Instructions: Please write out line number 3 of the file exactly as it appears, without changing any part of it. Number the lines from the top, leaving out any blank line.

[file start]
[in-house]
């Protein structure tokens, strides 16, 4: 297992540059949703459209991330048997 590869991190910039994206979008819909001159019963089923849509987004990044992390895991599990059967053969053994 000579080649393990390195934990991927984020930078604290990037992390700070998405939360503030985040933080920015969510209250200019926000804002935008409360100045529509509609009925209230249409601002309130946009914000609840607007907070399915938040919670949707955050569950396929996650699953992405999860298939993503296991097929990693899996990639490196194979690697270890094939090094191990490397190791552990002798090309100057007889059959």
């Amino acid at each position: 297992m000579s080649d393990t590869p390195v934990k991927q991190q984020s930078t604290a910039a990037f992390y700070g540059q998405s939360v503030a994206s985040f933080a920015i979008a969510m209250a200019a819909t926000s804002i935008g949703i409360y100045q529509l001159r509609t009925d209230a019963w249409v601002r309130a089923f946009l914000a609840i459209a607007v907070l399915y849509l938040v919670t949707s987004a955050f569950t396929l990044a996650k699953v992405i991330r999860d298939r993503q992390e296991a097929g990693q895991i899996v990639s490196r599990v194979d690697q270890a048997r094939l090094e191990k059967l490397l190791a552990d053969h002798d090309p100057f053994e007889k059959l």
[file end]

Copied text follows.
């Amino acid at each position: 297992m000579s080649d393990t590869p390195v934990k991927q991190q984020s930078t604290a910039a990037f992390y700070g540059q998405s939360v503030a994206s985040f933080a920015i979008a969510m209250a200019a819909t926000s804002i935008g949703i409360y100045q529509l001159r509609t009925d209230a019963w249409v601002r309130a089923f946009l914000a609840i459209a607007v907070l399915y849509l938040v919670t949707s987004a955050f569950t396929l990044a996650k699953v992405i991330r999860d298939r993503q992390e296991a097929g990693q895991i899996v990639s490196r599990v194979d690697q270890a048997r094939l090094e191990k059967l490397l190791a552990d053969h002798d090309p100057f053994e007889k059959l």